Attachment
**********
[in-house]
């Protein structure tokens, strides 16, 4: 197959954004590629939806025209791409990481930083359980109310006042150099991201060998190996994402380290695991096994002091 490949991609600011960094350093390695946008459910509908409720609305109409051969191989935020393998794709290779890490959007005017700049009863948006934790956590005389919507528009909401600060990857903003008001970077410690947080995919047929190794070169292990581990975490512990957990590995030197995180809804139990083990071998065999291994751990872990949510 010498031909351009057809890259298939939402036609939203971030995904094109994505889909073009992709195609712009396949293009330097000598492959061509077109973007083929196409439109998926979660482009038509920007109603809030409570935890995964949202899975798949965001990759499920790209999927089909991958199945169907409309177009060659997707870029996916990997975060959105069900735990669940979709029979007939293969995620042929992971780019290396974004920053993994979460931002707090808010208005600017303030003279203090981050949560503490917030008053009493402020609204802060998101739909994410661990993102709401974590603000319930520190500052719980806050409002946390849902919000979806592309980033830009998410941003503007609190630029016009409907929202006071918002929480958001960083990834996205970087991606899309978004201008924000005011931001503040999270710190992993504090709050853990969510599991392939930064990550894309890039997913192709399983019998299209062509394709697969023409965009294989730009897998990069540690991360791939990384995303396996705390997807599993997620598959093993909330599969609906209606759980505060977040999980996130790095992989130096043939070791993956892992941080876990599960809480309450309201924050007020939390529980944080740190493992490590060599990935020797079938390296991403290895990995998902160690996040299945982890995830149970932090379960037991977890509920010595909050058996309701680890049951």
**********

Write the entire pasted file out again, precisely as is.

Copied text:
[in-house]
């Protein structure tokens, strides 16, 4: 197959954004590629939806025209791409990481930083359980109310006042150099991201060998190996994402380290695991096994002091 490949991609600011960094350093390695946008459910509908409720609305109409051969191989935020393998794709290779890490959007005017700049009863948006934790956590005389919507528009909401600060990857903003008001970077410690947080995919047929190794070169292990581990975490512990957990590995030197995180809804139990083990071998065999291994751990872990949510 010498031909351009057809890259298939939402036609939203971030995904094109994505889909073009992709195609712009396949293009330097000598492959061509077109973007083929196409439109998926979660482009038509920007109603809030409570935890995964949202899975798949965001990759499920790209999927089909991958199945169907409309177009060659997707870029996916990997975060959105069900735990669940979709029979007939293969995620042929992971780019290396974004920053993994979460931002707090808010208005600017303030003279203090981050949560503490917030008053009493402020609204802060998101739909994410661990993102709401974590603000319930520190500052719980806050409002946390849902919000979806592309980033830009998410941003503007609190630029016009409907929202006071918002929480958001960083990834996205970087991606899309978004201008924000005011931001503040999270710190992993504090709050853990969510599991392939930064990550894309890039997913192709399983019998299209062509394709697969023409965009294989730009897998990069540690991360791939990384995303396996705390997807599993997620598959093993909330599969609906209606759980505060977040999980996130790095992989130096043939070791993956892992941080876990599960809480309450309201924050007020939390529980944080740190493992490590060599990935020797079938390296991403290895990995998902160690996040299945982890995830149970932090379960037991977890509920010595909050058996309701680890049951």